Some people have provided written testimonies against the bill, arguing that many of its points are already covered by Federal law. If this is true, how necessary is the bill and does it provide anything new?  

Yeah, I would say many of the points in the bill are already covered by federal law, and so in that sense, many of those points are redundant. For instance, discrimination against an individual because of that person’s race or sex is clearly illegal. 

But I do think the bill goes much farther, which is why it is so controversial, or dare I say “divisive”. It suggests that “discrimination” and “problematic or adverse treatment” would include causing an individual to feel discomfort, guilt, or anguish due to, for example, a person’s race or sex being connected to something like a history of privilege. I want to be clear that I think the bill has been primarily engineered to protect white men in particular from feeling discomfort, guilt or anguish due to actual histories and contemporary circumstances of the adverse treatment of others. 

But there is nothing wrong with feeling discomfort or anguish. I do not believe guilt is a productive feeling, but we all become uncomfortable when we learn things that challenge our worldviews. That is a central part of education. 

So, I am not sure why legislators are looking to shut down those necessary processes and feelings that are part of learning. I would argue if we never felt any discomfort or anguish at learning about the realities of our civilization, our histories, or new concepts and ideas, then we are not really learning. There is often a transitional period through which we have to experience difficulty and stretch our minds to new things that challenge us. 


Any other concerns about bill SB 2247? 

To better explain my concerns with SB 2247, I think it helps to look at the broader context of legislative attacks on free inquiry and discourse in educational settings. These are often called “educational gag orders”, for instance, by PEN America, which has been taking a close look at all these different bills across the country. They note that in 2022, 36 different states introduced 137 educational gag order bills. These bills typically aim to restrict teaching about topics such as race, gender, American history and LGBTQ+ identities in K-12 and higher education.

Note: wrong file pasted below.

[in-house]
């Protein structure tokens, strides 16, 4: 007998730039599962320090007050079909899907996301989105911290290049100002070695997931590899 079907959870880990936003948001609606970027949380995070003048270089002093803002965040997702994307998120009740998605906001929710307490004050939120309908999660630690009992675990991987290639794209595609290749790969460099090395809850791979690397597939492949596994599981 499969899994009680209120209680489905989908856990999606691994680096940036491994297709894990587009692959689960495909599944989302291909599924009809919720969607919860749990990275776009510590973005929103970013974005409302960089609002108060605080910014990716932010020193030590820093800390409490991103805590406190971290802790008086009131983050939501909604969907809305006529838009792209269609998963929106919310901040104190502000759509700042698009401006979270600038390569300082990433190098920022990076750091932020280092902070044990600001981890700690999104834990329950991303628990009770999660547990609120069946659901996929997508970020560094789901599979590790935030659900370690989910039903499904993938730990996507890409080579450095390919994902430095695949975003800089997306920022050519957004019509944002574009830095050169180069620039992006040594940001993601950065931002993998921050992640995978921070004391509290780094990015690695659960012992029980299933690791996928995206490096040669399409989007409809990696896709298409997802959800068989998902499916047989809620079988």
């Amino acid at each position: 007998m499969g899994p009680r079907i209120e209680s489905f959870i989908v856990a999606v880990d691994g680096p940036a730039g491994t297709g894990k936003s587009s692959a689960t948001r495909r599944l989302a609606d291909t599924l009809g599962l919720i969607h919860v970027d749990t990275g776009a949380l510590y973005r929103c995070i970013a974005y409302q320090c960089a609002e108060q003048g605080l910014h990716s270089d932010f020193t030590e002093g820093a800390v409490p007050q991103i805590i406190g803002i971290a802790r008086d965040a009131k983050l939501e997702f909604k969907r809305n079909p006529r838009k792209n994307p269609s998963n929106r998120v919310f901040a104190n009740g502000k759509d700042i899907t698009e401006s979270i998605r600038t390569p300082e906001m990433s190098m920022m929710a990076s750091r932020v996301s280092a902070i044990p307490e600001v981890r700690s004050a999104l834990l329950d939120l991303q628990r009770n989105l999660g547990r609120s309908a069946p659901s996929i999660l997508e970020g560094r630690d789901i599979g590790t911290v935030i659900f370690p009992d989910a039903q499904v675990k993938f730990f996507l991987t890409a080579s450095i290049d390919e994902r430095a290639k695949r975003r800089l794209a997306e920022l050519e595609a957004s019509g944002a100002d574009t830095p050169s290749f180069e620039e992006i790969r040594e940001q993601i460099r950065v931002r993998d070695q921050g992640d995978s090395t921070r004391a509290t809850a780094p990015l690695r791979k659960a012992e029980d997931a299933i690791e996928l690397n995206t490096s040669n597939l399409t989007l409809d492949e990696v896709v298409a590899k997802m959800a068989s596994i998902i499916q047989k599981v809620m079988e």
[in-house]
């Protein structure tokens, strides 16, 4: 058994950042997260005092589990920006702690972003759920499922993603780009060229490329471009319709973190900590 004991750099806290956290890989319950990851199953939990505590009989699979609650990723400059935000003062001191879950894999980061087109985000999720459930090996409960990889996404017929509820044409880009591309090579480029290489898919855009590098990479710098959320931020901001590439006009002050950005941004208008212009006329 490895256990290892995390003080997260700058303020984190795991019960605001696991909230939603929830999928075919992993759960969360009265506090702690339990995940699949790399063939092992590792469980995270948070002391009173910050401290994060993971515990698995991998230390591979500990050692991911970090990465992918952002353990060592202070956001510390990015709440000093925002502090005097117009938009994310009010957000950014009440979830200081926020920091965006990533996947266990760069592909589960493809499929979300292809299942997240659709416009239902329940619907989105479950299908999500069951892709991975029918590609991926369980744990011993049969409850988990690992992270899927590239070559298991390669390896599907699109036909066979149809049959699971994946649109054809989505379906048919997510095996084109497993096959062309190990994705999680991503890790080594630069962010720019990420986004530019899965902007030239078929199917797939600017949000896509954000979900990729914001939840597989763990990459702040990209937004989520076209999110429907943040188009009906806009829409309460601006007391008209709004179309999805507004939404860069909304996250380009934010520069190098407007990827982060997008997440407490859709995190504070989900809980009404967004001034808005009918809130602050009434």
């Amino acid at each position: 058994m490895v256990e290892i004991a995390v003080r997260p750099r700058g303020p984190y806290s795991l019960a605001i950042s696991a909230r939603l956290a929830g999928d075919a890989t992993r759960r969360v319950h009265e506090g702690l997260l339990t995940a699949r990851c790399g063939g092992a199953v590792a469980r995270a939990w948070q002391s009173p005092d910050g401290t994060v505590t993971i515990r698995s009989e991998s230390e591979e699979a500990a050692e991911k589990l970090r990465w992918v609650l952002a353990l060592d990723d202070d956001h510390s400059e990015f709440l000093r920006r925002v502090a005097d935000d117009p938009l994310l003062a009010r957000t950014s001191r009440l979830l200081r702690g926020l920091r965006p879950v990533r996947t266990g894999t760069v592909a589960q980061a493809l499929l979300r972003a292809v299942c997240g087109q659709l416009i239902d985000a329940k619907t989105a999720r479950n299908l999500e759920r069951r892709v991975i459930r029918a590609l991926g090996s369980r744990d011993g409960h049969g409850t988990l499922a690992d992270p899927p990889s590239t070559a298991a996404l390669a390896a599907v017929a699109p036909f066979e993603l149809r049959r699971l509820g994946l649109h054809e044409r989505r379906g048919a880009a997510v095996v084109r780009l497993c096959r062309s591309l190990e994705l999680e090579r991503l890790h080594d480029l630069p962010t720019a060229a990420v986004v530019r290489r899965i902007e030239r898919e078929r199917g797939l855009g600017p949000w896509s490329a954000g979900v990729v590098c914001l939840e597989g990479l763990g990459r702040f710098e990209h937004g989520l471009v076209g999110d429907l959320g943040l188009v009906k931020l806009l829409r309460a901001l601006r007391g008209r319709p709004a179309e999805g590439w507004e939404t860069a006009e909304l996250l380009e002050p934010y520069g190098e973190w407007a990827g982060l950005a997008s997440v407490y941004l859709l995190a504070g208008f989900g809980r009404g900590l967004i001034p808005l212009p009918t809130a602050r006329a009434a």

And going back to the idea of “intellectual diversity”, because again, this is a term that is not being used just by North Dakota legislators but across the country in various educational gag order bills, there is a problem that hides beneath that rhetoric. What it implies is that no issue apparently could be resolved in time and after much research with a decisive conclusion… We are led to think that multiple views and perspectives on issues must continually and perpetually be entertained for the sake of “intellectual diversity”. 

Of course, part of our educational mission is the fostering of healthy debates and inviting people to think about different angles to subjects. We try to teach students how to devise good arguments, not just having opinions, but building good arguments, based on sufficient evidence, on issues. 

In all this, we are striving for truth. And sometimes that truth is more elusive. But what terms like “intellectual diversity” suggest is that there must be this endless entertainment of all views and perspectives, as if you never could arrive at truth on something. 

But, for instance, we do not entertain theories of a flat Earth. We have gotten beyond that. And in other cases, we must accept that sometimes the truths that we arrive at are uncomfortable for those who have traditionally held power in our communities, states, and country. 

I also just want to mention something that the AAUP said about academic freedom that relates to this: academic knowledge, which is a core component of academic freedom, is premised on an inequality of status between differing ideas. Faculty members routinely reject certain ideas as having less merit than others and train their students to do the same, using tried and true methods like employing formal logic and examination of evidence. Without this process of designating certain views as having less merit than others, knowledge would not progress. And I think that is something that is forgotten in all this rhetoric of “intellectual diversity.” 


 Kira Symington is a Dakota Student General Reporter. She can be reached at [email protected].